Funeral for Grand Slam Welsh captain John Gwilliam

John Gwilliam circa 1950 Image copyright Getty Images

The funeral has taken place of one of Welsh rugby's legendary players, John Gwilliam, who died before Christmas, aged 93.

The captain of the Wales Five Nations Grand Slam champions in 1950 and 1952, he was also in the last Welsh side to beat the All Blacks in 1953.

He found his career in teaching, finally becoming headmaster of Birkenhead School.

His funeral was held in Llanfairfechan, Conwy county.

Around 80 mourners packed into the tiny English Methodist Church for the service.

In a tribute to his father, Mr Gwilliam's son, Peter, spoke of his prowess at both cricket and rugby and of his deep Christian faith.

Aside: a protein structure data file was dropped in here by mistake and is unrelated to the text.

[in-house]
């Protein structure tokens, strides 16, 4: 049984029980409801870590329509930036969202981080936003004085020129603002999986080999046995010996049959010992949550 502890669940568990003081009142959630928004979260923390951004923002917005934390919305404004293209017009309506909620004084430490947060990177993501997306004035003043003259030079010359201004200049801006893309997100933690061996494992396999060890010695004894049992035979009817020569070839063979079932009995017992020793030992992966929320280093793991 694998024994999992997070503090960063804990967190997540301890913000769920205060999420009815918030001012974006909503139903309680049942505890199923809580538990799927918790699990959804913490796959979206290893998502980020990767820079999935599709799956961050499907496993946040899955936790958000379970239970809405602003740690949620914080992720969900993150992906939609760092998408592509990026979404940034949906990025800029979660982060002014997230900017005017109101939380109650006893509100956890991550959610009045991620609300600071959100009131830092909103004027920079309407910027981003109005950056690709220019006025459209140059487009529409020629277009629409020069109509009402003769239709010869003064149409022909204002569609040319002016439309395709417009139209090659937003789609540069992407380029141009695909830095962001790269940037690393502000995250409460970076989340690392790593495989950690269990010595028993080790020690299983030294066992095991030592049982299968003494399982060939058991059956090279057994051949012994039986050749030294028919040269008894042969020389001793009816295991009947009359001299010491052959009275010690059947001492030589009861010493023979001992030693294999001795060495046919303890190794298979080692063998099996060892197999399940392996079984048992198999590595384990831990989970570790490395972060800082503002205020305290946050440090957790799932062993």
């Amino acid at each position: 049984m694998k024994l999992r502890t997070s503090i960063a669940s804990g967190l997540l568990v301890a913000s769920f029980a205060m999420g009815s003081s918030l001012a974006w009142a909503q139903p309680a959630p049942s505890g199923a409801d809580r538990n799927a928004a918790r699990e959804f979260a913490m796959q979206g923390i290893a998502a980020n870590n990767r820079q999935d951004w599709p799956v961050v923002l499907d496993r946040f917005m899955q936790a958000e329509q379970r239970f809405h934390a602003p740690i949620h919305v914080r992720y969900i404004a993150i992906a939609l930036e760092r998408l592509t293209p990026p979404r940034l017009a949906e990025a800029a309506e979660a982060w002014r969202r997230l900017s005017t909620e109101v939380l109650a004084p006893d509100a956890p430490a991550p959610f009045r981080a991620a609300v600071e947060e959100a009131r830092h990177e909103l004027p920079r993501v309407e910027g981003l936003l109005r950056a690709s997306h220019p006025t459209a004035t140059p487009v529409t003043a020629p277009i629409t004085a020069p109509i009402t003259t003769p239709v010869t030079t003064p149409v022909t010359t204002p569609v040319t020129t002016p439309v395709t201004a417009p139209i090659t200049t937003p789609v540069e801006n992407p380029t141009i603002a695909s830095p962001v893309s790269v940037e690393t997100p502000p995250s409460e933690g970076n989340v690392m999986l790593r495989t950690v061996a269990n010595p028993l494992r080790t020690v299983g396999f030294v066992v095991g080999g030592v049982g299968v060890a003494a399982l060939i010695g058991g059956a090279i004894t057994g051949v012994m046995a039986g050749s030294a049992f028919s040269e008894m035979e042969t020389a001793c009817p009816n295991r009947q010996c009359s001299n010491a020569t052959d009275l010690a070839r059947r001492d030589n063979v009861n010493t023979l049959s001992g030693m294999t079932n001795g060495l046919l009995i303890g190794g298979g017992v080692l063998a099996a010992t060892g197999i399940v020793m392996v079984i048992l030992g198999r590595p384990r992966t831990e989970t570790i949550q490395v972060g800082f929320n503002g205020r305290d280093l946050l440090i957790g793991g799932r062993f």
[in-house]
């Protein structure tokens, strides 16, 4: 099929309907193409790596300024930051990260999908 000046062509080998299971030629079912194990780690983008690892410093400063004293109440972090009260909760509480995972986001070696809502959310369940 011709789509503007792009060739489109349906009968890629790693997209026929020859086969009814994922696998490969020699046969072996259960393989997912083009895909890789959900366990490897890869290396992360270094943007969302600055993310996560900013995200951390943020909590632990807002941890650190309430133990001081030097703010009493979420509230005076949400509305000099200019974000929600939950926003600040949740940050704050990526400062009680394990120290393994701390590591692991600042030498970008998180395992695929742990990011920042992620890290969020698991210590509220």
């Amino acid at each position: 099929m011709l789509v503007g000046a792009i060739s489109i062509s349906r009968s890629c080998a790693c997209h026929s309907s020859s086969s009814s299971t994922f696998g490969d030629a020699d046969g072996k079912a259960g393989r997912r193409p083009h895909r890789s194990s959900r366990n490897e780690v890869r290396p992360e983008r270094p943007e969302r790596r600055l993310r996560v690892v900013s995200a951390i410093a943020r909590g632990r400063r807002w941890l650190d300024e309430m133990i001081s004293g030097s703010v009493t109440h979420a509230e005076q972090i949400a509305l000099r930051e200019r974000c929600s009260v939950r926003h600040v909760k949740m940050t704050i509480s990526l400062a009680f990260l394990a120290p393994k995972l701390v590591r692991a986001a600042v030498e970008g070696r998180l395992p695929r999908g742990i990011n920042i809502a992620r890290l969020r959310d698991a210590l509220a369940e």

Educated at Monmouthshire School and Cambridge, Pontypridd-born Mr Gwilliam went on to play for the Light Blues and appeared for Newport, Llanelli, London Welsh, Wasps, Edinburgh Wanderers and Gloucester.

He was commissioned as an officer in the Royal Tank Regiment in 1942 and saw action in Europe during the Second World War before returning to university to complete his studies.

Image caption Around 80 mourners attended the service at the English Methodist Church, Llanfairfechan
Image copyright Getty Images
Image caption John Gwilliam, holding the ball, captained the 1950 side to Grand Slam victory

His playing career was recognised in 2005 when he was inducted into the Welsh Sports Hall of Fame.

As an educationalist, he was described as physically imposing, religious and austere, and remembered as a strict disciplinarian.

On the field, he was described as "a cool, calculating, poker-faced player who led through applied strategic and tactical thinking" by one rugby writer, while The Times newspaper described him during the 1950 Triple Crown triumph as "the cool general who kept them together".

He had retired to live in Llanfairfechan, and died at a Deganwy nursing home on 22 December.

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